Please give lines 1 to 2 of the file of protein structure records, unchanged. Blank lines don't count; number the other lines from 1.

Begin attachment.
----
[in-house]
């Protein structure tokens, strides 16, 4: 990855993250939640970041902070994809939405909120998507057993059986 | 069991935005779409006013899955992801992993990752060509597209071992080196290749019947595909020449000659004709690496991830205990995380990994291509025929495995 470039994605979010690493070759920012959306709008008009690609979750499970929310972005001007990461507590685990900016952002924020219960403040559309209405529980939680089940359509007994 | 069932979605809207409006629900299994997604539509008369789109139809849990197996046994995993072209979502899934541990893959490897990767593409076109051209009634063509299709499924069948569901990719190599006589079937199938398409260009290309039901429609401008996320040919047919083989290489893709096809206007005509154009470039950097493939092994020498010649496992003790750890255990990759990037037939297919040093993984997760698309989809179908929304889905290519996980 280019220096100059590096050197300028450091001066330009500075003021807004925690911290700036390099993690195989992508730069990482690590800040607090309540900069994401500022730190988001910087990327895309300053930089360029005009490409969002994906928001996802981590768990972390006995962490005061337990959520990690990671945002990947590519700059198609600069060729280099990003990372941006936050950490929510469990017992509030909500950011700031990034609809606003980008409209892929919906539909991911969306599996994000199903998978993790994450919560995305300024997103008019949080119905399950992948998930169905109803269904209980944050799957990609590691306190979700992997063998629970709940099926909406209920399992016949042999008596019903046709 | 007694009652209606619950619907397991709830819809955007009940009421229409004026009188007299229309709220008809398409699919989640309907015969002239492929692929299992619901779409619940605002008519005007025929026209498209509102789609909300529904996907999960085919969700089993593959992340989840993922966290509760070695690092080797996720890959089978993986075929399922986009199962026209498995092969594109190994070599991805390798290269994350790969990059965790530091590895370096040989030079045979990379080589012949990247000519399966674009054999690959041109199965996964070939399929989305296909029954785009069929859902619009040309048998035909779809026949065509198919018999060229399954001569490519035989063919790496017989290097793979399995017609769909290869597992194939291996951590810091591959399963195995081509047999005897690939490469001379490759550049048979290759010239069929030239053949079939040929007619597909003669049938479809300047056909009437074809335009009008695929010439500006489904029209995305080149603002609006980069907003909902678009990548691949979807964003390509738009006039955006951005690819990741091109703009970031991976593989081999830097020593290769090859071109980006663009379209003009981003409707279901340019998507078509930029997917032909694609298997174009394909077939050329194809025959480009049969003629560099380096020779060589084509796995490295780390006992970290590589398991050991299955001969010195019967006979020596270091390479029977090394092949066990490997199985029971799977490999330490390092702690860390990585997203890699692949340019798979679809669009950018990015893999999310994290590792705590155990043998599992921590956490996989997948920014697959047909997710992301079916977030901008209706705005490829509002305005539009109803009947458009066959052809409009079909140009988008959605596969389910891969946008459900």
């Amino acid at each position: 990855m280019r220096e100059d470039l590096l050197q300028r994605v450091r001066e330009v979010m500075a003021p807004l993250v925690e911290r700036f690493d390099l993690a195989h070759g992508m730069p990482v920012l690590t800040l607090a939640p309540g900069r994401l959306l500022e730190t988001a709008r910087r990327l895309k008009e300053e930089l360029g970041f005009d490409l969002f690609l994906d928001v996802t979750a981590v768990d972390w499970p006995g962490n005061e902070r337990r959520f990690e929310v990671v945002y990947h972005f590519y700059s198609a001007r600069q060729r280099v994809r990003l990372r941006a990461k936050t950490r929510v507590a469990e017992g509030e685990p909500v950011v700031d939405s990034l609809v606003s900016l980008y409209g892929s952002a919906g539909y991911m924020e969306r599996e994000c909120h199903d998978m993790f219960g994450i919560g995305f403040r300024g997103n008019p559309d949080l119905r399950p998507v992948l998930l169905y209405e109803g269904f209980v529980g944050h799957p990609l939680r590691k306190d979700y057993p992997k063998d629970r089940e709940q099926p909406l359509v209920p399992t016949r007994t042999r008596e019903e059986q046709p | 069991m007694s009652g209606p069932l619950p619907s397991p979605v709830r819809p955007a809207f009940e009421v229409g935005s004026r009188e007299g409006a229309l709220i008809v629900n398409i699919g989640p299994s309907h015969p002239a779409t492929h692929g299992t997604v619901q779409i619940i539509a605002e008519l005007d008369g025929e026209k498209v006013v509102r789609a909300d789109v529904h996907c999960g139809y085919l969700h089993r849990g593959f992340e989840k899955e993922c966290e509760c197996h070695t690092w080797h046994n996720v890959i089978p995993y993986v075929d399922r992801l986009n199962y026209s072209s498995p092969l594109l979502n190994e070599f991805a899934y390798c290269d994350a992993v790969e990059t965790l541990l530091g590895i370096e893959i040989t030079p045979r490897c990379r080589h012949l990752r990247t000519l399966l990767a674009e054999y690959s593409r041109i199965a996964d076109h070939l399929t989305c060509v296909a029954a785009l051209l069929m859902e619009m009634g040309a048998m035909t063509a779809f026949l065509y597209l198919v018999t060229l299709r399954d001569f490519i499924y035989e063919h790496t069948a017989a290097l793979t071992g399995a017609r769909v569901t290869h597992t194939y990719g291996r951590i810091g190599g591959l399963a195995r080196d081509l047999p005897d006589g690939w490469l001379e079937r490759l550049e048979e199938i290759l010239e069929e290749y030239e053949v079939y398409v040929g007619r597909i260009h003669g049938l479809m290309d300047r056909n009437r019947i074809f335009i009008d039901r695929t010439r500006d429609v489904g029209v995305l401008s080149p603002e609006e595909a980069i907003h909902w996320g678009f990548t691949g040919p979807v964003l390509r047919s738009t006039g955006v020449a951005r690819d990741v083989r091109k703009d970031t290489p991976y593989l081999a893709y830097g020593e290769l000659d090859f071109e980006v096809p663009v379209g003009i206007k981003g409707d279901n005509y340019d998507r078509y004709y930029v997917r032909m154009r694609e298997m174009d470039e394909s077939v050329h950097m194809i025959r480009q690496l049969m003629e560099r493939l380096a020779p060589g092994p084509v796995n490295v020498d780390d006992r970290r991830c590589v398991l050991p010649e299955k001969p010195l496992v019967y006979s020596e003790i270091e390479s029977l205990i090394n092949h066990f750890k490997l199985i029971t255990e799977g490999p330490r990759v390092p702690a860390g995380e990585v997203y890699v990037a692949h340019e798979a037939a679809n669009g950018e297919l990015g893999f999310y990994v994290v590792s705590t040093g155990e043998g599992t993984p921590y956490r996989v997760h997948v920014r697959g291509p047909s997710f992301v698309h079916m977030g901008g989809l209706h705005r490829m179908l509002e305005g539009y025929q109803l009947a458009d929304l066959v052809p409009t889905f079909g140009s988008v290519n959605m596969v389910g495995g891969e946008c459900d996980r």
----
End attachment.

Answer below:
[in-house]
């Protein structure tokens, strides 16, 4: 990855993250939640970041902070994809939405909120998507057993059986 | 069991935005779409006013899955992801992993990752060509597209071992080196290749019947595909020449000659004709690496991830205990995380990994291509025929495995 470039994605979010690493070759920012959306709008008009690609979750499970929310972005001007990461507590685990900016952002924020219960403040559309209405529980939680089940359509007994 | 069932979605809207409006629900299994997604539509008369789109139809849990197996046994995993072209979502899934541990893959490897990767593409076109051209009634063509299709499924069948569901990719190599006589079937199938398409260009290309039901429609401008996320040919047919083989290489893709096809206007005509154009470039950097493939092994020498010649496992003790750890255990990759990037037939297919040093993984997760698309989809179908929304889905290519996980 280019220096100059590096050197300028450091001066330009500075003021807004925690911290700036390099993690195989992508730069990482690590800040607090309540900069994401500022730190988001910087990327895309300053930089360029005009490409969002994906928001996802981590768990972390006995962490005061337990959520990690990671945002990947590519700059198609600069060729280099990003990372941006936050950490929510469990017992509030909500950011700031990034609809606003980008409209892929919906539909991911969306599996994000199903998978993790994450919560995305300024997103008019949080119905399950992948998930169905109803269904209980944050799957990609590691306190979700992997063998629970709940099926909406209920399992016949042999008596019903046709 | 007694009652209606619950619907397991709830819809955007009940009421229409004026009188007299229309709220008809398409699919989640309907015969002239492929692929299992619901779409619940605002008519005007025929026209498209509102789609909300529904996907999960085919969700089993593959992340989840993922966290509760070695690092080797996720890959089978993986075929399922986009199962026209498995092969594109190994070599991805390798290269994350790969990059965790530091590895370096040989030079045979990379080589012949990247000519399966674009054999690959041109199965996964070939399929989305296909029954785009069929859902619009040309048998035909779809026949065509198919018999060229399954001569490519035989063919790496017989290097793979399995017609769909290869597992194939291996951590810091591959399963195995081509047999005897690939490469001379490759550049048979290759010239069929030239053949079939040929007619597909003669049938479809300047056909009437074809335009009008695929010439500006489904029209995305080149603002609006980069907003909902678009990548691949979807964003390509738009006039955006951005690819990741091109703009970031991976593989081999830097020593290769090859071109980006663009379209003009981003409707279901340019998507078509930029997917032909694609298997174009394909077939050329194809025959480009049969003629560099380096020779060589084509796995490295780390006992970290590589398991050991299955001969010195019967006979020596270091390479029977090394092949066990490997199985029971799977490999330490390092702690860390990585997203890699692949340019798979679809669009950018990015893999999310994290590792705590155990043998599992921590956490996989997948920014697959047909997710992301079916977030901008209706705005490829509002305005539009109803009947458009066959052809409009079909140009988008959605596969389910891969946008459900």